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Midterm

PHI 1101 Study Guide - Midterm Guide: Co-Premise, Modus Ponens, Deductive Reasoning


Department
Philosophy
Course Code
PHI 1101
Professor
Laura Byrne
Study Guide
Midterm

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Course Content/Knowledge
Statement
a sentence used to make a claim. Statements are capable of being either true
or false.
Commands, questions and expressions of volition are not statements because
they are not sentences capable of being true or false.
Example
o Socrates is a man.
The Law of Contradiction
states that it is impossible for both a proposition and its negation to be true
at the same time
Example
o Lassie is a dog and Lassie is not a dog contradict one another. Both
statements cannot be true
The Law of the Excluded Middle/Bivalence
states that every proposition must be either true or false. In other words,
any middle position between truth and falsity is excluded.
It follows from this law that for any given proposition and its negation, one
must be true and the other one false. If a proposition is true, its negation
must be false. If a proposition is false, its negation must be true.
Examples
o If the statement Lassie is a dog is true, then its negation Lassie is not
a dog is false
o If the statement Socrates is a man is false, then its negation Socrates
is not a man is true
Set
A group of statements. Sets are capable of being consistent or inconsistent.
A set of propositions is consistent if and only if it is possible for all of the
sentences in that set to be true at the same time. In another words, a set of
propositions is consistent if these propositions do not contradict one
another.
Sets can be false and consistent
Examples
o The set Lassie is a doog and Lassie barks is consistent
o The set  Socrates is a man and Socrates is a woman is inconsistent
because the two statements contradict one another
o The set Socrates is immortal and Socrates is an Olympian god is
inconsistent
Inference
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a logical relationship between two thoughts that occurs when one thought
supports or justifies or makes it reasonable to believe another.
When we infer q from p we move from p to q because we believe that p
supports, justifies or makes it reasonable to believe q is true
Inference indicators: Since, thus, implies, consequently, because, it follows
that, given that
Examples
o Ollie was out all night and Ollie is sleeping is simply a set. No
inference is made.
o Ollie is sleeping because Ollie was out all night. An inference is made
between the two thoughts.
Argument
a set of statements that claims that one or more of those statements, called
the premises, support, or justify, or make it reasonable to believe that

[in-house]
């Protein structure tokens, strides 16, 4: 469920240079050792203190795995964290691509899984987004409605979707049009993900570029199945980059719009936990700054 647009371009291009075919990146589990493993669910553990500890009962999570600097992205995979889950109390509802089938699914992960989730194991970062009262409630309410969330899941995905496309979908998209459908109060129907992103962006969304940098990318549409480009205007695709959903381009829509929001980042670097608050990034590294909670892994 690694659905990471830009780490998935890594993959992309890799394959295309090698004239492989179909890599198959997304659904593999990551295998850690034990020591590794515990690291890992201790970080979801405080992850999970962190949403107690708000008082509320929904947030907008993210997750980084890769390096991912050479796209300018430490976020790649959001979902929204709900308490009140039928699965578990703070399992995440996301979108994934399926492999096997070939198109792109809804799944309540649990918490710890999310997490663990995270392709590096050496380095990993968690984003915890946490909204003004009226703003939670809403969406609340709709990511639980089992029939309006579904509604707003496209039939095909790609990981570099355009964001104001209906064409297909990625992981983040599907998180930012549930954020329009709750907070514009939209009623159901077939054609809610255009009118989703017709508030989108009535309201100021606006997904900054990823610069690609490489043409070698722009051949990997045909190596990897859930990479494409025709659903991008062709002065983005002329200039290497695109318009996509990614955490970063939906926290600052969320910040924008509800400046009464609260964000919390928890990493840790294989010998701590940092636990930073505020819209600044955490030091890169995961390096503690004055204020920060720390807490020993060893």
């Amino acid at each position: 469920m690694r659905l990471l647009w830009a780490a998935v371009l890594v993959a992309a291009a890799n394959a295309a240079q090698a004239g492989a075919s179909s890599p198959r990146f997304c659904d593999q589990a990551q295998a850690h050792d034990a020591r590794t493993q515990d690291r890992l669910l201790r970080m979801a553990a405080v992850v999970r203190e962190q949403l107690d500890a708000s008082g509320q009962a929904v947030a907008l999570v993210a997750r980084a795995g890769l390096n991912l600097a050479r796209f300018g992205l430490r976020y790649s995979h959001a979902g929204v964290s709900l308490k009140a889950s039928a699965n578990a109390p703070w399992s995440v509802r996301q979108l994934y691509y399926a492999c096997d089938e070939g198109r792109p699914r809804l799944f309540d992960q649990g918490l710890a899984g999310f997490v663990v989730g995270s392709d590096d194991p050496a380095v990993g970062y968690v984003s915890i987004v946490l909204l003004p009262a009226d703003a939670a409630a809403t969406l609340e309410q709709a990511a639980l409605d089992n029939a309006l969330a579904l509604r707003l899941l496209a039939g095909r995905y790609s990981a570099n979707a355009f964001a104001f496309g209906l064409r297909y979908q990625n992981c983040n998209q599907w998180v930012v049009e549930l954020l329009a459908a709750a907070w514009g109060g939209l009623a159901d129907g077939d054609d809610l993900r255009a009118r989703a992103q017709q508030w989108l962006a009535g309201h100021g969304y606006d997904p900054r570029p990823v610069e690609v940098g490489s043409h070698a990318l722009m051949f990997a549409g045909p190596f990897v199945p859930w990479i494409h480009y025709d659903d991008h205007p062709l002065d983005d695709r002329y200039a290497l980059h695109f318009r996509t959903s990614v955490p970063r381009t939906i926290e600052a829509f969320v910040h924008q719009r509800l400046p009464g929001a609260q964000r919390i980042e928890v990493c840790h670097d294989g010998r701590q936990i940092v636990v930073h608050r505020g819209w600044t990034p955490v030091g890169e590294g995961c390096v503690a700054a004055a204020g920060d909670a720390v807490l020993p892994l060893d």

another of those statements, the conclusion, is true.
Example
o Socrates is a man. (premise one) All men are mortal. (premise two)
Therefore, Socrates is mortal (conclusion)
Logical Strength
An argument has logical strength when the premises, if true, actually provide
support for, justify, or make it reasonable to believe the conclusion is true.
Example of Logically Strong Argument Breakdown
A = B
X = A
X = B
Examples
o Logically Weak Argument - Sally has brown hair. Therefore, Sally is a
poor student.
o Logically Strong Argument - Socrates is a man. All men are mortal.
Therefore, Socrates is mortal.
Feature One Logical strength is independent of the truth of its premises.
Feature Two There are varying degrees of logical strength.
Sound Argument
An argument is sound if is logically strong and it has true premises.
Inductive Argument
In virtue of the logical form of an inductive argument, the truth of its
premises makes the truth of its conclusion probable. Probability is a matter
of degree as well too.
The logical strength and weakness of inductive arguments is called inductive
strength and inductive weakness.
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o When inductive arguments are logically strong, they are inductively
strong.
o When inductive arguments are logically weak, they are inductively
weak.
Examples
o I liked Sense and Sensibility. I liked Pride and Prejudice. Therefore, I
will like Persuasion. (probable but not guaranteed)
o I got a good mark in Philosophy in high school. I read the text book. I
attended all the lectures. Therefore, I will get a good mark in PHI
1101. (probable but not guaranteed)
Deductive Argument
In virtue of the logical form of a deductive argument, the truth of its premises
guarantees the truth of its conclusion.
The logical strength and weakness of deductive arguments is called
deductive validity and deductive invalidity.
o When deductive arguments are logically strong, they are deductively
valid.
o When deductive arguments are logically weak, they are deductively
invalid.
An argument is said to be deductively valid if and only if whenever all the
premises are true, the conclusion must also be true. A deductively valid
argument is one that can never have, at one and the same time, true premises
and a false conclusion.
Example
o Socrates is a man. All men are mortal. Therefore, Socrates is mortal.
Enthymeme
an argument in which the conclusion or one of the premises has been left
unstated
Examples
o Premise Unstated: (All men are mortal.) Socrates is a man. Therefore,
Socrates is mortal.
o Conclusion Unstated: All men are mortal. Socrates is a man.
(Therefore, Socrates is mortal.)
Sorites
a connected series of arguments in which the conclusion of one argument
also serves as a premise in another argument
Example
o P1: All men are mortal. P2: Socrates is a man. C1 and P1: Therefore,
Socrates is mortal. P2: Mortal men are not Olympian Gods. C2:
Therefore, Socrates is not an Olympian God.
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